1. Fish Some Spots You've Never Fished Before:
We all have a tendency to stick to what we know, and there’s a reason for that, but that habit is probably inhibiting you from enhancing your angling skills and experiencing new places and things. The value of a new experience is obvious, and just the experience itself has an inherent value that we can all agree is priceless, but when you broaden your horizons you subconsciously and unintentionally add so much valuable information that can be applied to a variety of scenarios, including information that may very well be extremely beneficial to you when fishing the waters you’re more familiar with. So while setting up your fishing itinerary for the coming new year, rather than going on auto-pilot, resist the urge to over- schedule your honey hole, and try a few new rivers, lakes, or even just some new spots on a body of water you normally fish. You’ll thank me later.
2. Take Kids Fishing:
I know, fishing with kids rarely/never goes as planned. Kids have a propensity to be whiny, needy, require a wide variety of snacks, be dangerous, need to go to the bathroom a lot, and they almost always get in the way of an effective day of putting fish in the net! But part of being an adult is learning to be patient, unselfish, and provide others with an example of proper behavior; even if they aren’t behaving properly themselves (I’m still working on these skills myself). Seriously though, if we want the next generation of fishermen and women to be ethical and conservation minded anglers, then we have to show them how to be.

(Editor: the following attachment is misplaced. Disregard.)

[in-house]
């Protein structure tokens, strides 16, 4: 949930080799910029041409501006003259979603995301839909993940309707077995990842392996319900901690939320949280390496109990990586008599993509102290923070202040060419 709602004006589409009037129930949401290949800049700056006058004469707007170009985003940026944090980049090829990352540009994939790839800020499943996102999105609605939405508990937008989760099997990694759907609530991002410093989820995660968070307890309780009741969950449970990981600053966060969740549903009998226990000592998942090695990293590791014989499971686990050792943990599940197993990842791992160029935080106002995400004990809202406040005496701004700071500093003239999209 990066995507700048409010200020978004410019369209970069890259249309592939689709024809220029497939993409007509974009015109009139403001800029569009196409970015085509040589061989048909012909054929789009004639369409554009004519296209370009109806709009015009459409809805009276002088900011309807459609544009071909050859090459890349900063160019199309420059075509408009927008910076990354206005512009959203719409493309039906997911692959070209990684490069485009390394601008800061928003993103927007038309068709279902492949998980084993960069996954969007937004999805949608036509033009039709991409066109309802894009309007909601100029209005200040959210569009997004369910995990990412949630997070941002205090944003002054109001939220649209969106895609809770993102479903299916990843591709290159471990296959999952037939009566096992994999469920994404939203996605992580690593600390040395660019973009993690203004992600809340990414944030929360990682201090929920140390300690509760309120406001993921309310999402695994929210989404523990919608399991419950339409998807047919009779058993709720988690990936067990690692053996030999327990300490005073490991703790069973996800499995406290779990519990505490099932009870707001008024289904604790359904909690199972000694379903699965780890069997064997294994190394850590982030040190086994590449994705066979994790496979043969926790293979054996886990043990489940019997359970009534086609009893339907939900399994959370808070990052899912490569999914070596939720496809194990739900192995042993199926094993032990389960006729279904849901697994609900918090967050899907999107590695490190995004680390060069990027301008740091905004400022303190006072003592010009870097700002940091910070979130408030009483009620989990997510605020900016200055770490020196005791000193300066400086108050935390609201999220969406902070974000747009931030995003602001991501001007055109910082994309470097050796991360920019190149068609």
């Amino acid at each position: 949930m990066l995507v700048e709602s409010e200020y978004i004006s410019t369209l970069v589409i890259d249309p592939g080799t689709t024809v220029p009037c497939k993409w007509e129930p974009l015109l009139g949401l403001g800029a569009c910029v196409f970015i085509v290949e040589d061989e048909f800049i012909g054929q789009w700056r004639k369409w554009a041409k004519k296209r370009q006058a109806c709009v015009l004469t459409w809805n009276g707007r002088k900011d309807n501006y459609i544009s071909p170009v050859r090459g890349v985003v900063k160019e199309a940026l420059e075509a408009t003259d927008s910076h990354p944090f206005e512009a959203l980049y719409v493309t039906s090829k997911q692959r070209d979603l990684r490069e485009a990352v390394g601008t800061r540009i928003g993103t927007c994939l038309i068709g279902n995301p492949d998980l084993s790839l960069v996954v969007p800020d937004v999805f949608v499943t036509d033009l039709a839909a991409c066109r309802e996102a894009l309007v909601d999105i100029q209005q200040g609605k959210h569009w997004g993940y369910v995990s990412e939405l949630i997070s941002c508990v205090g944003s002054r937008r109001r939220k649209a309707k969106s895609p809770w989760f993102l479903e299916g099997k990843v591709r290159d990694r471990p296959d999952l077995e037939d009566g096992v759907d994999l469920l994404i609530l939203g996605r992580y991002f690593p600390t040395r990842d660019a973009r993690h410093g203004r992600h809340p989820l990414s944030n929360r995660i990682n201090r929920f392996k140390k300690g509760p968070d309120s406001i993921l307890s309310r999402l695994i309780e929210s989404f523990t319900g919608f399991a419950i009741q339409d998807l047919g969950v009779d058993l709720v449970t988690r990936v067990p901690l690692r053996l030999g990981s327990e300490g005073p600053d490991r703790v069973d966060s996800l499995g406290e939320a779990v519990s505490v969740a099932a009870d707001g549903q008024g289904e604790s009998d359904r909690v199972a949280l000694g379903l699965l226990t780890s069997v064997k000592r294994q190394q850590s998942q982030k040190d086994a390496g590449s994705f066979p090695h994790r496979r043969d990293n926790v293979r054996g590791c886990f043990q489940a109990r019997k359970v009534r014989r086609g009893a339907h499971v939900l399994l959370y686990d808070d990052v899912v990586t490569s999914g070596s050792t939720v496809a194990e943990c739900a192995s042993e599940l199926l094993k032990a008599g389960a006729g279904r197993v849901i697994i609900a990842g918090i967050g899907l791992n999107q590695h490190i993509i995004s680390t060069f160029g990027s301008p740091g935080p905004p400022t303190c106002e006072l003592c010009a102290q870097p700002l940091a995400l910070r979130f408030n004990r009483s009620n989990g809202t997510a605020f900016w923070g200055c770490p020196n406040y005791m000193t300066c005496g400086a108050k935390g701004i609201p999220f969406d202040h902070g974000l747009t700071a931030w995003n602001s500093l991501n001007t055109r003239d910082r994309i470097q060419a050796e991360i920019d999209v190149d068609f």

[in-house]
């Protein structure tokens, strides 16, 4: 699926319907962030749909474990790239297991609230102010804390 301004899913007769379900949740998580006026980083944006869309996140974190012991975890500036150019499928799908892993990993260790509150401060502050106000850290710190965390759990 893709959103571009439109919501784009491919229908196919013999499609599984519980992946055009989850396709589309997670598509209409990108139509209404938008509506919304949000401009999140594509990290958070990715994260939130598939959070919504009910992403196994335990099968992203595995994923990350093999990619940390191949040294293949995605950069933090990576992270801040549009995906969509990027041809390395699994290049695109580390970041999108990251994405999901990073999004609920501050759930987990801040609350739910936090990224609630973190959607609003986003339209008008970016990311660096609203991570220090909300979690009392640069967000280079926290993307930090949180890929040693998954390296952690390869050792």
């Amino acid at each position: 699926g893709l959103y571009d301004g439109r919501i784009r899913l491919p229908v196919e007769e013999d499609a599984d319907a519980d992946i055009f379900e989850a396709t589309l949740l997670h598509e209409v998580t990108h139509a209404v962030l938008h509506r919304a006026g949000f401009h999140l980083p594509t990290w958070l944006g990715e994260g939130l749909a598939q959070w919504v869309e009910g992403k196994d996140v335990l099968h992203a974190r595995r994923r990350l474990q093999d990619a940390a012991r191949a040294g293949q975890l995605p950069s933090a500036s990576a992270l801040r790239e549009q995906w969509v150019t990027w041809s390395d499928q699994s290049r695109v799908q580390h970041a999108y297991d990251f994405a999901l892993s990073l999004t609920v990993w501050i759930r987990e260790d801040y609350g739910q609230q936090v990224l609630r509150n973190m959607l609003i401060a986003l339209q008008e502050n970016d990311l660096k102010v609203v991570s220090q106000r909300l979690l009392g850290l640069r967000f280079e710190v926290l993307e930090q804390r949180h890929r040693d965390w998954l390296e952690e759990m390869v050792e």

3. Fish With Someone New
We all have our standby fishing buddies, and there’s a lot to be said for that, especially if they bring the snacks. However, far too often I see fishing partners fall into the trap of doing the same thing over and over again… fishing the same holes, using the same flies and lures, utilizing the same techniques, etc. It’s an easy trap to fall into when you fish with the same people all the time. Fishing with someone new provides a brand new perspective on everything; they have a different way of reading the water, they set up their gear differently, they use different tackle, they fish different locations, and if you’re observant you can pick up a lot of ideas and new information from a new fishing partner. If you’re having hard time finding a new fishing partner try one of the many fishing forums out there, or you could contact a local Trout Unlimited chapter or other non-profit fishing organization. Those kinds of groups are usually full of good people that love to fish!
4. Make Your Fishing Trips More About The Fun Than The Fish:
As with most resolutions, this one is much easier said than done. As naturally competitive beings, people have an instinct to count every fish we catch and compare our results to other’s and our own previous trips. I still find myself doing this to some degree, but the most mature fishermen are able to approach each adventure with a different, less data driven mindset. Instead of counting numbers of fish, one might count the wildlife they encountered on their trip. Instead of obsessing over the length or weight of the fish caught, one might obsess over the incredible scenery they were surrounded by throughout the day. Instead of thinking about catching fish at all, they think about the art of fishing itself and the zen-like state it can put you in. You get the idea. As I become more and more of a veteran in my fishing career, I find myself slowly but surely gravitating towards this elusive mentality. I don’t believe anyone forgets completely about the actual catching part, but there’s a healthy balance to be found in there somewhere, and hopefully 2016 will take us all a step in the right direction.